Heavily impacted by pandemic-related travel restrictions, the airport has experienced a stronger-than-expected rebound in the aviation market. 

Aircraft loads have been high, and the company sees continued strength in forward international seat capacity, which is expected to fuel ongoing recovery.  As a result, Auckland International Airport revised its FY23 profit guidance in October to $100 – $130 million, up from $50 — $100 million.  

The global aviation system continues to be impacted by constraints such as crew and ground staff availability and resourcing challenges associated with bringing fleets out of hibernation. Uncertainty also remains about the reopening pathway for the Chinese market. Nonetheless, the company is increasingly confident that aviation is returning to normal. International passenger numbers are predicted to be between 60% and 70% of pre-COVID levels in FY23, with domestic passenger numbers between 85% and 90%. 

What to look for when buying transport shares 

The impacts of the pandemic on global supply chains have prompted a focus on fixing the system. This may allow for innovation and improvements to emerge. 

Several logistics companies on the ASX focus on moving goods through the supply chain, including through the provision of transportation services. Shareholders in this sector will want to see steadily increasing revenues, even if higher costs eat into profits in the short term. 

Because the transportation market includes many distinct subsections, investors must be aware of factors that influence the performance of different categories of transport stock. Depending on the company, investors may choose to take a stake to earn dividends, participate in capital gains, or combine the two. But it is important to note that transport shares tend to be sensitive to economic fluctuations.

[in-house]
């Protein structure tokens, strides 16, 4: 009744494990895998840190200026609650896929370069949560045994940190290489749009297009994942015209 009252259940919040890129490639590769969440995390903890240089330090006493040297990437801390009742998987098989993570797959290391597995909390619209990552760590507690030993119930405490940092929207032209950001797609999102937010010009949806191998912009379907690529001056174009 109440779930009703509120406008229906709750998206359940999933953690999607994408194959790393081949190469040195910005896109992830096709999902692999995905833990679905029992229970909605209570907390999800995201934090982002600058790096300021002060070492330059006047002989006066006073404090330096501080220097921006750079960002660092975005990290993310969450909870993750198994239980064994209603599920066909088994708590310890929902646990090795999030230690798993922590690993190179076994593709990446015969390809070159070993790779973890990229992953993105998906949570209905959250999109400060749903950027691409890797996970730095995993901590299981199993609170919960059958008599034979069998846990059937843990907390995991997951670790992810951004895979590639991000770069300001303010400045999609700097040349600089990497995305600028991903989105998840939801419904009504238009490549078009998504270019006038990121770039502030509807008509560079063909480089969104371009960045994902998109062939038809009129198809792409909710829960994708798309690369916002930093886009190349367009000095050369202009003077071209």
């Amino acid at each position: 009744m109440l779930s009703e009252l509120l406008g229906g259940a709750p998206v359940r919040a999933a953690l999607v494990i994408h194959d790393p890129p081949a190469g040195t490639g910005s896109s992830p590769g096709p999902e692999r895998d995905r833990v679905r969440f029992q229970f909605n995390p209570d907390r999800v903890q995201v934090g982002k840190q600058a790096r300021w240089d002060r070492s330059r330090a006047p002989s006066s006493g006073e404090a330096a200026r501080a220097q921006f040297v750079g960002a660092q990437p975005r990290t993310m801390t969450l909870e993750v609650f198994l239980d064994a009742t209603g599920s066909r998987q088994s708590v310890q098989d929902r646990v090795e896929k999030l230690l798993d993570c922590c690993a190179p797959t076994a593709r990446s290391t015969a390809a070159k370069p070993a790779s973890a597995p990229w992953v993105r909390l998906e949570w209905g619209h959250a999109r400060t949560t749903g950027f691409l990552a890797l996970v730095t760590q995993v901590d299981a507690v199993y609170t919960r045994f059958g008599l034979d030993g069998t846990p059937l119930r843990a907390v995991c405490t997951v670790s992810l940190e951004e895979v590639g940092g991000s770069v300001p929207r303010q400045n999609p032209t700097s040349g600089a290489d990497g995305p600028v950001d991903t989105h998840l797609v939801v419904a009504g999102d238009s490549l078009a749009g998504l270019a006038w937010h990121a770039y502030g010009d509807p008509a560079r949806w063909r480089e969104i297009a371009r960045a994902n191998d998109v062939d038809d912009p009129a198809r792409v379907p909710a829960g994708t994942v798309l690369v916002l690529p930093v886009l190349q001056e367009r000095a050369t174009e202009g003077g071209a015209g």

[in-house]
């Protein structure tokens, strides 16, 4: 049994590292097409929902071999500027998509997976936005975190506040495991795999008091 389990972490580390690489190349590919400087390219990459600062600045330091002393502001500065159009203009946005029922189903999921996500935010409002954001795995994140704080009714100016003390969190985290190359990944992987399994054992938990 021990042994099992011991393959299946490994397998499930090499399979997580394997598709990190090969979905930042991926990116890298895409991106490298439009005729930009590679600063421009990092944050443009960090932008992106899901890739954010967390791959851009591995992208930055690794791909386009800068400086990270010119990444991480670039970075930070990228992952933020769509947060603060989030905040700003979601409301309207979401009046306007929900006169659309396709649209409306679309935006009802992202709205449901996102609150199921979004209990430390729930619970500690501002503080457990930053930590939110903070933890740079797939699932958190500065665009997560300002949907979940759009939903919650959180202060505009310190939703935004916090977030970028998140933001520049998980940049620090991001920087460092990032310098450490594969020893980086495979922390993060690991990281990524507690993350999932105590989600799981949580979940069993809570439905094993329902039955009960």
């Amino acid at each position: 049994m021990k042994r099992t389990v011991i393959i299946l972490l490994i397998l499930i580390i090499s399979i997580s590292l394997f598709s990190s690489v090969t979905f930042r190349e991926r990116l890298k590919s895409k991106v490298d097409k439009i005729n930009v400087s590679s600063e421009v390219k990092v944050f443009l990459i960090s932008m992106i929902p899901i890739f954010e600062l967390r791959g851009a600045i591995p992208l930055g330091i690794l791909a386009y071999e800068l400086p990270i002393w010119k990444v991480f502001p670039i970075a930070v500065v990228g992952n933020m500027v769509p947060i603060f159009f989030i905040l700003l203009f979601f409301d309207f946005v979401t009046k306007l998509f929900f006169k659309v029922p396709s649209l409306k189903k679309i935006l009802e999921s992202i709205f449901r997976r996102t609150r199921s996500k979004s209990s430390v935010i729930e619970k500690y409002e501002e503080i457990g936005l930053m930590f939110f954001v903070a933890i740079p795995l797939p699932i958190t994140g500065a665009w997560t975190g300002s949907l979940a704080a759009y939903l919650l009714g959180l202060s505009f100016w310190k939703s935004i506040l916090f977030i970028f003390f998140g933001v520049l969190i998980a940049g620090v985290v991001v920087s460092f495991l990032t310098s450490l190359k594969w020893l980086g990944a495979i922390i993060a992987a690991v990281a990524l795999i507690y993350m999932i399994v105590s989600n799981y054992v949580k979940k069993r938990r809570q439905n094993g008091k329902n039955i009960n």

The sector is benefiting from the global reopening post-COVID as well as trends such as the rise of electric vehicles. It will be part of the solution in reducing supply chain disruptions like those seen during the pandemic, relieving inflationary pressures. 

Investors should note, however, that transportation stocks can be cyclical as the transport volume of goods and people increases when the economy grows and decreases when it slows.

Pros of investing in transport shares 

Heightened demand. The number of parcel deliveries increased as e-commerce boomed during the pandemic, resulting in heightened demand for freight and logistics services. This is expected to be sustained post-pandemic. 

Improved infrastructure and efficiencies. The freight and logistics market is forecast to grow at a compound annual growth rate of 5.85% between 2022 and 2027.1  The exponential increase in parcel movements will see more logistics infrastructure investment, contributing to an efficient and cost-effective industry.